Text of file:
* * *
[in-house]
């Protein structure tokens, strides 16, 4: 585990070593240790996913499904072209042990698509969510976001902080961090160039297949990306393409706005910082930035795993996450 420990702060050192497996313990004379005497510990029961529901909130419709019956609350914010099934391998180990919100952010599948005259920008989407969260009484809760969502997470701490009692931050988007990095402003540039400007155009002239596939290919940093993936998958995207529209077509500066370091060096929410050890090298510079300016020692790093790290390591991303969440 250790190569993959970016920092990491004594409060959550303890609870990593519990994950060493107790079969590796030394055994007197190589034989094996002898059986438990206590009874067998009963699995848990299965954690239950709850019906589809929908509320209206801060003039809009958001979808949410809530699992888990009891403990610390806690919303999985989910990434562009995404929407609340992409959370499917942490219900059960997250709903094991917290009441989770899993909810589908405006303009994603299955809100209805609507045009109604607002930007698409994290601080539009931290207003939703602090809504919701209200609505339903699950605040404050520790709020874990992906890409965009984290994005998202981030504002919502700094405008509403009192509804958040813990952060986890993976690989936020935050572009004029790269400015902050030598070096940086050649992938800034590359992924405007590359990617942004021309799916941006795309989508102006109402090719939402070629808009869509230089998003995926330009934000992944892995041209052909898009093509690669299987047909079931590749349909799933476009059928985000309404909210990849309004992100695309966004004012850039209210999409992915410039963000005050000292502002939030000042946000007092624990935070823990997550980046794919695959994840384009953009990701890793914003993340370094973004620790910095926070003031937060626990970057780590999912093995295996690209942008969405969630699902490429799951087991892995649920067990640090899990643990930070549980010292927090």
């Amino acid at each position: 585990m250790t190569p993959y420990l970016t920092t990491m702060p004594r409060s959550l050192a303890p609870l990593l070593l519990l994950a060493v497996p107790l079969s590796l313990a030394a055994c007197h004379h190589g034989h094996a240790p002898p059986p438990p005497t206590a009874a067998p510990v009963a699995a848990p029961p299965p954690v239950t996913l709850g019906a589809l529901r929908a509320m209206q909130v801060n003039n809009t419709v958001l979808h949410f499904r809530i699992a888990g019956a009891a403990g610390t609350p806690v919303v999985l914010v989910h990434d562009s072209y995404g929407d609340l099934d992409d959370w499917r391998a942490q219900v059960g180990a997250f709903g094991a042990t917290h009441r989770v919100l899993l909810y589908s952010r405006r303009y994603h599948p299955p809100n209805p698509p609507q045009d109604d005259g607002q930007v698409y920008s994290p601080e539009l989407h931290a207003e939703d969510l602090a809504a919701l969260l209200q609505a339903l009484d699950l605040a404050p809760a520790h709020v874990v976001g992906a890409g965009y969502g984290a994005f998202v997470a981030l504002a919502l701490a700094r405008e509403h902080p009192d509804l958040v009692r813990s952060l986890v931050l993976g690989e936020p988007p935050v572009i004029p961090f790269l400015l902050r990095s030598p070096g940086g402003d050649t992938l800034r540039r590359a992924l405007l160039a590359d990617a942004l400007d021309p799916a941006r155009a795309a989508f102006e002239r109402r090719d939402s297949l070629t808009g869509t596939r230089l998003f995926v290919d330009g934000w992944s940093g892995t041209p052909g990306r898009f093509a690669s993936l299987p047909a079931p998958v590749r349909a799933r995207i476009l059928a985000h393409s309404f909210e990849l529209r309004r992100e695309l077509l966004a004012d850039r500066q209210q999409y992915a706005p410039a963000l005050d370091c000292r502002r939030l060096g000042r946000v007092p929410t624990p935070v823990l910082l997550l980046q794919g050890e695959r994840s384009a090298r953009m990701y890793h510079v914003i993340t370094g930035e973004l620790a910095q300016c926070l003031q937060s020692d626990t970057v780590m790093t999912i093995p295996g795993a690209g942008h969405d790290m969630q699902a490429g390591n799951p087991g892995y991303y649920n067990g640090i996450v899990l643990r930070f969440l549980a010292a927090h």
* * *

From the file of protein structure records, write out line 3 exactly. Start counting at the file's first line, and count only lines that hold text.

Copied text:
């Amino acid at each position: 585990m250790t190569p993959y420990l970016t920092t990491m702060p004594r409060s959550l050192a303890p609870l990593l070593l519990l994950a060493v497996p107790l079969s590796l313990a030394a055994c007197h004379h190589g034989h094996a240790p002898p059986p438990p005497t206590a009874a067998p510990v009963a699995a848990p029961p299965p954690v239950t996913l709850g019906a589809l529901r929908a509320m209206q909130v801060n003039n809009t419709v958001l979808h949410f499904r809530i699992a888990g019956a009891a403990g610390t609350p806690v919303v999985l914010v989910h990434d562009s072209y995404g929407d609340l099934d992409d959370w499917r391998a942490q219900v059960g180990a997250f709903g094991a042990t917290h009441r989770v919100l899993l909810y589908s952010r405006r303009y994603h599948p299955p809100n209805p698509p609507q045009d109604d005259g607002q930007v698409y920008s994290p601080e539009l989407h931290a207003e939703d969510l602090a809504a919701l969260l209200q609505a339903l009484d699950l605040a404050p809760a520790h709020v874990v976001g992906a890409g965009y969502g984290a994005f998202v997470a981030l504002a919502l701490a700094r405008e509403h902080p009192d509804l958040v009692r813990s952060l986890v931050l993976g690989e936020p988007p935050v572009i004029p961090f790269l400015l902050r990095s030598p070096g940086g402003d050649t992938l800034r540039r590359a992924l405007l160039a590359d990617a942004l400007d021309p799916a941006r155009a795309a989508f102006e002239r109402r090719d939402s297949l070629t808009g869509t596939r230089l998003f995926v290919d330009g934000w992944s940093g892995t041209p052909g990306r898009f093509a690669s993936l299987p047909a079931p998958v590749r349909a799933r995207i476009l059928a985000h393409s309404f909210e990849l529209r309004r992100e695309l077509l966004a004012d850039r500066q209210q999409y992915a706005p410039a963000l005050d370091c000292r502002r939030l060096g000042r946000v007092p929410t624990p935070v823990l910082l997550l980046q794919g050890e695959r994840s384009a090298r953009m990701y890793h510079v914003i993340t370094g930035e973004l620790a910095q300016c926070l003031q937060s020692d626990t970057v780590m790093t999912i093995p295996g795993a690209g942008h969405d790290m969630q699902a490429g390591n799951p087991g892995y991303y649920n067990g640090i996450v899990l643990r930070f969440l549980a010292a927090h």